Questions and discussions are indeed import – I don’t want my boys to be mindless followers – but they must also understand there are times when they need to trust us, that we have their best interests at heart.

And I think in the midst of all this, God is gently reminding me of the same. 1357″>

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Comments

  1. Beautiful and so true.

    On another note…I noticed that the book recommendations didn’t include James Herriot’s writings. He was a country vet in Yorkshire, England in the mid 20th century. His first book is “All Creatures Great and Small” but there are three more that follow in that series. He is a fabulous storyteller and his books are a stitch.

  2. Rachel, this is an excellent column. I kept thinking how our obedience to God is life saving here and forever.

  3. Yes! It is difficult because I want to give them reasons, but sometimes it really is because I said so. I had a close call with my 8 year old recently. It wasn’t obedience related, but my stomach still gets sick at the thought of it. I love your blog!

  4. Very well written and very true!!
    I’m so glad both of those stories had happy ending too.

  5. Michelle says:

    Such wisdom. I am cutting this one out once my SC arrives and posting it on my fridge. My coffee cup in right in front of me is telling me “Trust in the Lord with all your heart; do not depend on your own understanding. Seek His will in all you do, and he will direct your paths.” (Proverbs 3:5-6). I think I better start paying more attention around here since seems like Someone is trying to tell me something. Thanks Rachel for that “gentle” reminder.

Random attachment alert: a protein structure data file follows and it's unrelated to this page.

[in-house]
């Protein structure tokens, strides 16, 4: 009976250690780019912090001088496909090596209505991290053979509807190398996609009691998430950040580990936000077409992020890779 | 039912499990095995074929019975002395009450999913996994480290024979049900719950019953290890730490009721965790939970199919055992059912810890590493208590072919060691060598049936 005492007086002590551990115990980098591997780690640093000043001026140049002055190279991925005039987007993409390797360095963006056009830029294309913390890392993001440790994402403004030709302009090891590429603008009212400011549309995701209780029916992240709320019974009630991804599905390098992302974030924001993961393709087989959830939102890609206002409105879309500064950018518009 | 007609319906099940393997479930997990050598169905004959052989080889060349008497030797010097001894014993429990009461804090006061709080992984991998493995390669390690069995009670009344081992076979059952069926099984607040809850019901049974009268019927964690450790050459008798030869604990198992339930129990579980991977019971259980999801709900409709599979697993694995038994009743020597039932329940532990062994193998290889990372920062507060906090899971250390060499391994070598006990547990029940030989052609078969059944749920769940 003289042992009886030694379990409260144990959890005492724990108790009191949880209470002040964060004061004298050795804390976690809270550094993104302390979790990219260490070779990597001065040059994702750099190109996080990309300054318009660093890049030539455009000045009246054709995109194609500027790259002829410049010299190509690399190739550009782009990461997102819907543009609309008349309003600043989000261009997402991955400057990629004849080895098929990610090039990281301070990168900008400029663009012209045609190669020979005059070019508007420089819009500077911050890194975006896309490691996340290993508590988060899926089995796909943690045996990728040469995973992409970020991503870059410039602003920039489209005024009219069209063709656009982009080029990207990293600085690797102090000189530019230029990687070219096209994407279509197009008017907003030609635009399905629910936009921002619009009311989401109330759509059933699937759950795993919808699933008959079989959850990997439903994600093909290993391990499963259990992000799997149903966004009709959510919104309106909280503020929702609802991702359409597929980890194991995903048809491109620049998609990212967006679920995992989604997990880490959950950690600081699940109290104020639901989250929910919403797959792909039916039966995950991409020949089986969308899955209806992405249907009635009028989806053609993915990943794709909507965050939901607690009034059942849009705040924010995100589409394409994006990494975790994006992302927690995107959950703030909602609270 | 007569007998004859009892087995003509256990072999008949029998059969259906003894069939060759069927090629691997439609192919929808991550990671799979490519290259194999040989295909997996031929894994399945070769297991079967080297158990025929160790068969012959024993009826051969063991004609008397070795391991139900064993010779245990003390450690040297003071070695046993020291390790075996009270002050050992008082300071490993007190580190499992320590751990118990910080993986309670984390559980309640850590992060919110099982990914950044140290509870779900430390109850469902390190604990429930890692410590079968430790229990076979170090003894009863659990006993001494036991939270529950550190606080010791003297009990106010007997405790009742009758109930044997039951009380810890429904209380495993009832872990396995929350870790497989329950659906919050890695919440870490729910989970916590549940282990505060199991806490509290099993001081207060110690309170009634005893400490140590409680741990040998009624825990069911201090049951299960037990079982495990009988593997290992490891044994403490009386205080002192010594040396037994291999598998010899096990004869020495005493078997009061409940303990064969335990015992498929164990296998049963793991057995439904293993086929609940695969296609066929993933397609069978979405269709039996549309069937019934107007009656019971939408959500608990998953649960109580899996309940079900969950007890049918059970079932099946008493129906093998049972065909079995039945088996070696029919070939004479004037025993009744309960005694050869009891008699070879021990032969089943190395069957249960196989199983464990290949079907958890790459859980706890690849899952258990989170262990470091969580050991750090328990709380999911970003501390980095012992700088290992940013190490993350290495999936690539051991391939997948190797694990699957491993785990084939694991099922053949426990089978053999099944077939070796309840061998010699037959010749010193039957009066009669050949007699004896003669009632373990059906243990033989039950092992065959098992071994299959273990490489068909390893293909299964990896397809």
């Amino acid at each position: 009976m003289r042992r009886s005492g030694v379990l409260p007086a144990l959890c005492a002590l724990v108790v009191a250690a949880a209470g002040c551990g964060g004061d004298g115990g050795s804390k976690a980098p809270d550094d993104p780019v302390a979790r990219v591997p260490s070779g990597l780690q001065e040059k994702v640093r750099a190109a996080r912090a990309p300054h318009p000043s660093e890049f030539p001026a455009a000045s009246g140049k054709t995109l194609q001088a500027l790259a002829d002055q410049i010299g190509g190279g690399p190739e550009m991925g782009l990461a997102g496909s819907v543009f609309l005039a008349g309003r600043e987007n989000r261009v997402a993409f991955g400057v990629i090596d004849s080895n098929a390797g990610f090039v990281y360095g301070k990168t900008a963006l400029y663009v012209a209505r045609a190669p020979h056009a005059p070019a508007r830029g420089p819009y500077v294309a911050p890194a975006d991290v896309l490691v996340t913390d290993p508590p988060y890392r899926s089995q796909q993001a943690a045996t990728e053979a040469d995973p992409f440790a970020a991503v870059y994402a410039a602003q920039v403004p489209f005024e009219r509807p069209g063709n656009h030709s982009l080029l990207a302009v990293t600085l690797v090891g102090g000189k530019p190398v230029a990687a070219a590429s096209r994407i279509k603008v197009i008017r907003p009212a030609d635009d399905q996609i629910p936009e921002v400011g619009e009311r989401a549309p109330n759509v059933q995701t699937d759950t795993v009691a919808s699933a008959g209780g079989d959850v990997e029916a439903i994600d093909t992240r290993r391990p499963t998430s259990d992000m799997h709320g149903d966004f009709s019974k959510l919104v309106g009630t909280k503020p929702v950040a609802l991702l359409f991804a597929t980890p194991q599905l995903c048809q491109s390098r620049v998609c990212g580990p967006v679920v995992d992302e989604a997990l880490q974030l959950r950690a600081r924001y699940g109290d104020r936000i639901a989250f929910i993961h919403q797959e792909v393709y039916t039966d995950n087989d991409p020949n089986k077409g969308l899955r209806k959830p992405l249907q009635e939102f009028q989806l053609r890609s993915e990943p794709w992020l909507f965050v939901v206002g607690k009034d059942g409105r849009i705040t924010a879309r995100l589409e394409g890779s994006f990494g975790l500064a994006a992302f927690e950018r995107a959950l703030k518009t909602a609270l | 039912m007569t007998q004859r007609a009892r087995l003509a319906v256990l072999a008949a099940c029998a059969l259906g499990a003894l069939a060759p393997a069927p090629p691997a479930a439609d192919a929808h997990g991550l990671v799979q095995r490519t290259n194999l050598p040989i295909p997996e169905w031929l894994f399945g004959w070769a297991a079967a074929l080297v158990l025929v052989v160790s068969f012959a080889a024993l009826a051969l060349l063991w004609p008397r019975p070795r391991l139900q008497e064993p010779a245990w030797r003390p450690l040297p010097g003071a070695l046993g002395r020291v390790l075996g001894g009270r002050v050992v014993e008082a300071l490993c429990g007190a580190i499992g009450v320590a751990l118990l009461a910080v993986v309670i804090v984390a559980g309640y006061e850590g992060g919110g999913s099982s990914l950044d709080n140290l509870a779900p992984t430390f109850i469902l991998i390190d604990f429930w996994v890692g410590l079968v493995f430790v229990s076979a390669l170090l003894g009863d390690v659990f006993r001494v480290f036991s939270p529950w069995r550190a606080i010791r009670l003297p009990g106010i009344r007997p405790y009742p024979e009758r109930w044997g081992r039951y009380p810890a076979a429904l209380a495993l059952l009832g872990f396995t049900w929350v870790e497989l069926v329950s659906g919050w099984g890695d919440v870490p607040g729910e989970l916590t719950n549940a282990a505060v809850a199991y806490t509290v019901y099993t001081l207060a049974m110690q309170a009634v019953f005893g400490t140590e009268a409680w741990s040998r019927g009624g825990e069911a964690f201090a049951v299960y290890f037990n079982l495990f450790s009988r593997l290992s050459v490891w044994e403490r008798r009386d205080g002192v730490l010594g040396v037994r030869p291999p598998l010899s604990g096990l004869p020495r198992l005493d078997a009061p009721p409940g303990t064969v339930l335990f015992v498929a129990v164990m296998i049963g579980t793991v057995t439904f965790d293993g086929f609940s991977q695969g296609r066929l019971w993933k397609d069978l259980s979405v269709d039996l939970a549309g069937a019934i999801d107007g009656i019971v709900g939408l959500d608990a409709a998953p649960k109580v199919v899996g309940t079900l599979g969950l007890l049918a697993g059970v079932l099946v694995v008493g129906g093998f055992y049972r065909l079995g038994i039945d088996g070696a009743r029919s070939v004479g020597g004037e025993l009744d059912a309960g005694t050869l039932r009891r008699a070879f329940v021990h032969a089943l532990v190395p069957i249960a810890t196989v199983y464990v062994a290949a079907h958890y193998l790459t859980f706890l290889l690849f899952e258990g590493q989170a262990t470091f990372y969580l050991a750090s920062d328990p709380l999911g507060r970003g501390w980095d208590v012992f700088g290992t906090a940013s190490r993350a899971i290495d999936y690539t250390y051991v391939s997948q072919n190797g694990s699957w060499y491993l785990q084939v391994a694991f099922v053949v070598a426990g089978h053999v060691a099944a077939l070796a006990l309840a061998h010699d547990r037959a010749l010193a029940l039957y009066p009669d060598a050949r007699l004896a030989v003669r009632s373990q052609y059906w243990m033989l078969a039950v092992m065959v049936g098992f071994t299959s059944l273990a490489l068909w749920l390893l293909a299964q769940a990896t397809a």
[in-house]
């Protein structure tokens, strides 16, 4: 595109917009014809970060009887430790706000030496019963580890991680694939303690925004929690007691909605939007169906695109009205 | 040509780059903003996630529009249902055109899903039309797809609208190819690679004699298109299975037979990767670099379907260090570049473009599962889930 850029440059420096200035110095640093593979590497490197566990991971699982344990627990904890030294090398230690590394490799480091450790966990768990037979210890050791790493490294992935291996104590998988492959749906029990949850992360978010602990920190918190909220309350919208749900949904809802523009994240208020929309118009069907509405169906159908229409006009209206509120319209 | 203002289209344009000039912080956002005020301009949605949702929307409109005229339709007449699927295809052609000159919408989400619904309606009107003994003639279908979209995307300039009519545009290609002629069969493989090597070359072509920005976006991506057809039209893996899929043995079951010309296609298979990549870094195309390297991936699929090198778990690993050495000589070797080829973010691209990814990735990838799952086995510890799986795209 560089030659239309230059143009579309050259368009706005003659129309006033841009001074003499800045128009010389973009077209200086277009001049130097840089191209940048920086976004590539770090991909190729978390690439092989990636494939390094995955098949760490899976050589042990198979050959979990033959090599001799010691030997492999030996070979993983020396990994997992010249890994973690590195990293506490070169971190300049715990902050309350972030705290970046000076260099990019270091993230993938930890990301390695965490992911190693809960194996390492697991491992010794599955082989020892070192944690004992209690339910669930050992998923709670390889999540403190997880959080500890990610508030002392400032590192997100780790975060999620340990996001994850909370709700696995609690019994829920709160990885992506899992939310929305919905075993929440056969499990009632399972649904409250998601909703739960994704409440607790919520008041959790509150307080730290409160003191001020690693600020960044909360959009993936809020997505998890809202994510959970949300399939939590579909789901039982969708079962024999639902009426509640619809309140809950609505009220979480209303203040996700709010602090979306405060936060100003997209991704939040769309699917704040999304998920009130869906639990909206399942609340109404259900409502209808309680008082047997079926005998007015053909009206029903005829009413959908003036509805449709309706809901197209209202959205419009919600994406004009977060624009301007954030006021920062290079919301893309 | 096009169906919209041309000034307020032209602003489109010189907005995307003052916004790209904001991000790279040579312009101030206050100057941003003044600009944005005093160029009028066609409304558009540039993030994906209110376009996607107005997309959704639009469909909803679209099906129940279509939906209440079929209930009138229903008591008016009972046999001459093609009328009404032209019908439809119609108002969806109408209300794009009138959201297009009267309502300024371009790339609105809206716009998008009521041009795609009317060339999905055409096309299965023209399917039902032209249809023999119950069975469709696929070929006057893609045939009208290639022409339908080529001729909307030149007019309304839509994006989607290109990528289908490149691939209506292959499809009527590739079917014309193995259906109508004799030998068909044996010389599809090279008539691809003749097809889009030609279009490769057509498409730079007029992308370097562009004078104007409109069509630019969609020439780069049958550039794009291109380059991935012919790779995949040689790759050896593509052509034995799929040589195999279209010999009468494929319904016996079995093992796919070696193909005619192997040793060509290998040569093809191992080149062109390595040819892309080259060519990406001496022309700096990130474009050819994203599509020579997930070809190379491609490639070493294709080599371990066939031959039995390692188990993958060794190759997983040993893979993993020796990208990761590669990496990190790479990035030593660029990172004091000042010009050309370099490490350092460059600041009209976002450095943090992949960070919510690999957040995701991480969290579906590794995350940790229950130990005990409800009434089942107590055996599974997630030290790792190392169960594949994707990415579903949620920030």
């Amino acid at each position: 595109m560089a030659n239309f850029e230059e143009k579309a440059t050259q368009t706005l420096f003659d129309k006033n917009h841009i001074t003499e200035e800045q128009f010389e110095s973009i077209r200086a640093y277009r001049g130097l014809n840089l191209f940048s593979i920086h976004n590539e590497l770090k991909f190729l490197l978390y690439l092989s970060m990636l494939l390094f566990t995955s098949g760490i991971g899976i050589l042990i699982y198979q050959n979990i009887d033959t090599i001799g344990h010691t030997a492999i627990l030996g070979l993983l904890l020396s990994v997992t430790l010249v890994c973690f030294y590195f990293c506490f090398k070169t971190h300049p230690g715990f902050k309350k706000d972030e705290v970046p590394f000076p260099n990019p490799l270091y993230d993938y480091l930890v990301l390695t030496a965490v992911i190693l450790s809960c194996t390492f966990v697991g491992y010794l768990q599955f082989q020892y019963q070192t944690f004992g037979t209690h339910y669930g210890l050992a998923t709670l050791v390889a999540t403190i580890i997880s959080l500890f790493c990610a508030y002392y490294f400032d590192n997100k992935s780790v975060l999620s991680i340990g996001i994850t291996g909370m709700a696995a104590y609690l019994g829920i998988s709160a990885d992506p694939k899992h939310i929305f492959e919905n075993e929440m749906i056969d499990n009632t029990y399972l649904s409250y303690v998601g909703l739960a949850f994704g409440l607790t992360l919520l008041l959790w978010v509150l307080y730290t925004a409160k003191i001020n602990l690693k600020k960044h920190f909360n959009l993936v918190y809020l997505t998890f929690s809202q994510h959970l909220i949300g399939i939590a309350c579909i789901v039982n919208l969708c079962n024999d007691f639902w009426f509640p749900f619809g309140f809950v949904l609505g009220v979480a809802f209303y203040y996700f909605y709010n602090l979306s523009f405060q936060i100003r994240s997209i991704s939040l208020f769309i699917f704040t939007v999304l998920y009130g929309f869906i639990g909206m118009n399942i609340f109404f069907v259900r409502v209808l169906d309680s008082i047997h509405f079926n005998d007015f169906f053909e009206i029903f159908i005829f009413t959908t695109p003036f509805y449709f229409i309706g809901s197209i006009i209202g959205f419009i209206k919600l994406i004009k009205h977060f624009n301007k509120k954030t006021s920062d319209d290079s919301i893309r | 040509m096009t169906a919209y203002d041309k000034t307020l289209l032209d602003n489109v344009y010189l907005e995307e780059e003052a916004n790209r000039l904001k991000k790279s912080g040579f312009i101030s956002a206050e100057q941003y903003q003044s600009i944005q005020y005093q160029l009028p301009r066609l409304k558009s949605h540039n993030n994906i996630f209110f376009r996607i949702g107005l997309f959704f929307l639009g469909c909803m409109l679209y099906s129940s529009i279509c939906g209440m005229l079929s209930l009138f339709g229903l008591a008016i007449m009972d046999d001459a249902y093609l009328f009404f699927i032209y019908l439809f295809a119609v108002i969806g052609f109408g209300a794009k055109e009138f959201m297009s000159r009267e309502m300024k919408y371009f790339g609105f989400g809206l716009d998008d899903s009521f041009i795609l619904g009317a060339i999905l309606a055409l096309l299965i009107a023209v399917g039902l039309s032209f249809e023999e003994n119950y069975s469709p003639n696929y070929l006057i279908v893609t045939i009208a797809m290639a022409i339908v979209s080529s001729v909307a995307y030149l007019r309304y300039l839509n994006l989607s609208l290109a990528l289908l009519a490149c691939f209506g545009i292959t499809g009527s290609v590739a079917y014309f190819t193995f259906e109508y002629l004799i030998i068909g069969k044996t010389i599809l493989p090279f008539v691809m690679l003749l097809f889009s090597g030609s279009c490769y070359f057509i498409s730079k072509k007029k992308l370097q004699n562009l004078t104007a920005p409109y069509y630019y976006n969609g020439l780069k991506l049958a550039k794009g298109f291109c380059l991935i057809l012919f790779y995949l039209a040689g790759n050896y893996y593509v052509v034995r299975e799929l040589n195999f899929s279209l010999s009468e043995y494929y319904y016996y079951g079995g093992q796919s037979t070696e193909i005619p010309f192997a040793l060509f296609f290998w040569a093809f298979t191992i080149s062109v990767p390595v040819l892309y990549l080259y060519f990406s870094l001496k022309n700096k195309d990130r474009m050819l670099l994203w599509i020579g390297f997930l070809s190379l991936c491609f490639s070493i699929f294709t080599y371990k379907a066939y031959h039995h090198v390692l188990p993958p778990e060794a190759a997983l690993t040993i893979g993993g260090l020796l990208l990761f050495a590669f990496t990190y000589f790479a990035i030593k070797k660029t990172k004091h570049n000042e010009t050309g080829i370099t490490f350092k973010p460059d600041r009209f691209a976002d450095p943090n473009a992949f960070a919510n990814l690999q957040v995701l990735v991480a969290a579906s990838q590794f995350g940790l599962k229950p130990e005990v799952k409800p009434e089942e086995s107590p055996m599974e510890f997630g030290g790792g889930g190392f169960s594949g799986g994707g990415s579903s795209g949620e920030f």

6. I love this column. Trust is such a wonderful gift. That’s great that you realized it at such a young age!

  7. MeanMommyDoc says:

    This is so true– I tell all my parents that the most important lesson your child can learn is that what you say as their parent is of utmost importance, simply because you said so. Thank you for giving me such a personal example to share with my blog readers– and I am glad you and your son are both okay!!

  8. Jessica says:

    Thank you for the reminder of why I am doing all this hard work!

    Incidentally, if I ever want to comment & there aren’t already comments on the post, I can never find how to do it. Am I just obtuse? Please help! Thanks!

  9. Jessica, I don’t have comments open for all the posts, which might be why it seems like you can only post after someone else has. Generally, I’m opening them on Monday and Friday. Thanks!

  10. Perfect timing for this post. My lesson for my Sunday School students yesterday was from Ephesians 6:1, “Children obey your parents…”. I was thrilled to be able to use “my friend” Rachel’s experience as a perfect example of why children should obey their parents the first time and without hesitation. It went over very well. All my first and second graders discussed horrific alternate endings had you not obeyed your dad right away. Thank you for the great addition to my teachings.